Tim Longhurst's Blog

The TED Commandments – rules every speaker needs to know

May 16th, 2008 · 88 Comments

TED CommandmentsTED Talks are some of the best speeches I watch. The speakers are innovators and leaders, dreamers and doers. The talks are recorded at the annual TED Conference and many of them are available to download free from ted.com.

Recently, I discovered one of the reasons the speeches are so good… TED’s organisers send upcoming speakers a stone tablet, engraved with the ‘TED Commandments”. Amy Tan in her TED Talk described the arrival of the TED Commandments as “something that creates a near-death experience; but near-death is good for creativity…”.

So I went in search of the TED Commandments. Thankfully Sue Pelletier points out that Rives was good enough to post a photo of the TED Commandments on his blog, shopliftwindchimes (scroll to 20 Feb). But you don’t need to settle for a photo, because I’ve typed them below:

  1. Thou Shalt Not Simply Trot Out thy Usual Shtick
  2. Thou Shalt Dream a Great Dream, or Show Forth a Wondrous New Thing, Or Share Something Thou Hast Never Shared Before
  3. Thou Shalt Reveal thy Curiosity and Thy Passion
  4. Thou Shalt Tell a Story
  5. Thou Shalt Freely Comment on the Utterances of Other Speakers for the Skae of Blessed Connection and Exquisite Controversy
  6. Thou Shalt Not Flaunt thine Ego. Be Thou Vulnerable. Speak of thy Failure as well as thy Success.
  7. Thou Shalt Not Sell from the Stage: Neither thy Company, thy Goods, thy Writings, nor thy Desparate need for Funding; Lest Thou be Cast Aside into Outer Darkness.
  8. Thou Shalt Remember all the while: Laughter is Good.
  9. Thou Shalt Not Read thy Speech.
  10. Thou Shalt Not Steal the Time of Them that Follow Thee

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Category: Communication and connection

Avaaz.org – dinners around the world to gauge the sentiments of members

December 13th, 2007 · 2 Comments

How does an organisation with 1.9 million members in over 240 countries stay connected with its grass roots? It’s a challenge for Avaaz.org, the one year old organisation that is modeled on online activist groups like moveon.org and getup.org.au.

One way Avaaz attempts to stay relevent and connected was revealed in an email from Ben Brandzel, which was addressed to the group’s Sydney members:

“G’day! My name is Ben Brandzel, a new senior member of the Avaaz staff. I’m just wrapping up an all-too-brief stay in your beautiful city.

Before I go, I’d love to have dinner with you, to talk about your experience with Avaaz, your thoughts about what we should work on next, and anything else that comes up.

Can you make it?

…Avaaz members are the heart and soul of our organization. But because there are so few of us staff and Avaaz members are all over the world, we rarely get to meet face to face.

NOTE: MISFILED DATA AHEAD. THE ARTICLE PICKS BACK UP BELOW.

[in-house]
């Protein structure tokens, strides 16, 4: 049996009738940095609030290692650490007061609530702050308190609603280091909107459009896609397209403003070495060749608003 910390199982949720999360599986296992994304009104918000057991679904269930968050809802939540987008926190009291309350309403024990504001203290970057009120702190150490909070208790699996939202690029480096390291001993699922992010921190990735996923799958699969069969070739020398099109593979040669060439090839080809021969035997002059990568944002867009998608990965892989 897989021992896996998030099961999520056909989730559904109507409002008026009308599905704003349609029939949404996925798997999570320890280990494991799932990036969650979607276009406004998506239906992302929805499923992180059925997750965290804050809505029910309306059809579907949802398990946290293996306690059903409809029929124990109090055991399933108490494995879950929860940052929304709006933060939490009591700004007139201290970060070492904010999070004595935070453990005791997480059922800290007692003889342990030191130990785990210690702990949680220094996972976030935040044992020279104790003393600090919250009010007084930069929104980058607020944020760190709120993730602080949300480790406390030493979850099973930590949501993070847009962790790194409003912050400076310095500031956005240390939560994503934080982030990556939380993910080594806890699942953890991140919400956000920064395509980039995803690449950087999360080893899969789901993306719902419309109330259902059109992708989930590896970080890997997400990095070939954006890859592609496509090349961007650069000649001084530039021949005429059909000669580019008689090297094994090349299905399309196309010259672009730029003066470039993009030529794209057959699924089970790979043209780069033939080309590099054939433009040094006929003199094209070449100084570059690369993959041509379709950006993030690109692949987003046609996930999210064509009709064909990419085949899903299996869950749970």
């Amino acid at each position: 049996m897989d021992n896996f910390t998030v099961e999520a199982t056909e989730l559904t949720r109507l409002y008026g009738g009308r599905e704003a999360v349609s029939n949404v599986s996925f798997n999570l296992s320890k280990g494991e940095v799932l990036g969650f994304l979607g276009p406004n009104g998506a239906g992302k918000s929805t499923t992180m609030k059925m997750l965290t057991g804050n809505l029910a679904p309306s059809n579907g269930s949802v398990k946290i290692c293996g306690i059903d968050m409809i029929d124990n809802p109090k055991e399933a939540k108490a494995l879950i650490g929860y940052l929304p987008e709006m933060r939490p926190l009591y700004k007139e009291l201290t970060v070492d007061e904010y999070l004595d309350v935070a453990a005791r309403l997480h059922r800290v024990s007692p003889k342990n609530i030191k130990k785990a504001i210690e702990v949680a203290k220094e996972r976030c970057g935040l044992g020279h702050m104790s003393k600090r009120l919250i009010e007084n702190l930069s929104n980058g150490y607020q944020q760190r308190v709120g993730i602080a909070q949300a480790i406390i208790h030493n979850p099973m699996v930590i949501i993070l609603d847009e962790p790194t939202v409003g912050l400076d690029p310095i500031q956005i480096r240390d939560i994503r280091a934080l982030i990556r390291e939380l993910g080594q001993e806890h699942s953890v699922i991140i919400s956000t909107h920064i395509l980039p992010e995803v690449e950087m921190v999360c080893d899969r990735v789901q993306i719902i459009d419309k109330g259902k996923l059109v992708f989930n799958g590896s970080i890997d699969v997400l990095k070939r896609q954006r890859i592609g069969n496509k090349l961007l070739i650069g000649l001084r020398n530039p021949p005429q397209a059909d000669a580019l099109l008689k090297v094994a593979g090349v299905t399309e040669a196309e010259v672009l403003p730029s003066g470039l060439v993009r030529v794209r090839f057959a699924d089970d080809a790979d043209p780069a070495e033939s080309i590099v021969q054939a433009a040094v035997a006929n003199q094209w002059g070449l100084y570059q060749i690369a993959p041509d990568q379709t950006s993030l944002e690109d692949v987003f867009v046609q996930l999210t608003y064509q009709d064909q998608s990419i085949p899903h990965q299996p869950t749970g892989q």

So let’s use this opportunity to get to know each other, talk about how Avaaz can be the best it can be, and have fun while saving the world!”

The offer was limited to the first 8 people that replied – of which I was one. The dinner was a great opportunity to see just how diverse Avaaz’s member base is. Although 8 is a small sample, and focus groups have their limitations in terms of research, Ben did an excellent job facilitating a wide-ranging conversation that got to the heart of the concerns, passions and imaginations of those in attendance.

It’s a great model and if other organisations are doing it, I’ve never been invited! It’s definately more appealing than an invite to a focus group – more enjoyable and almost certainly yields better results given the relaxed and informal nature of the gathering.

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Category: Communication and connection

My first sixteen hours in Second Life

December 6th, 2007 · 2 Comments

Beads of sweat had begun to appear on Business Futurist Craig Rispin’s forehead. It was a combination of factors – stage lights; a heavy purple jacket; and enthusiasm. It was late 2006 and Rispin was holding court at the Last Thursday Club marketing event. A keynote slide on Second Life (SL) appeared on the screen behind him. Were these marketers even aware that SL existed? He feigned surprise when he was greeted by a sea of shaking heads. Of course they didn’t know. Here was yet another opportunity for connection and innovation and it was passing marketers by. Rispin hit his remote. A movie lifted from the internet began playing on the screen.

A woman’s voice introduced the crowd to Second Life, a world where anything is possible. A world that is built by its community; complete with its own real-world tradable currency, the Linden. 3D images of human-looking characters communicating in giant cities danced across the screen. It looked like a typical street scene in a busy city, until on of the characters leapt into the air and began to fly. Internet based; real money changing hands, human-like characters that can fly. “People spend real money in this thing?”, quizzed an audience member.” The speaker nodded his head. “There is a lot of money is in this thing, and major brands are moving in.” Behind Rispin, the video’s poster frame made the pitch: Second Life – Your World, Your Imagination.

It seemed bizarre to me. Was this really a vision of the future that excited people? Sitting at our computers connecting in a high-tech, low touch environment? In a nation with fast growing rates of obesity and depression, was remaining virtually motionless and physically isolated for long periods of time really what we needed?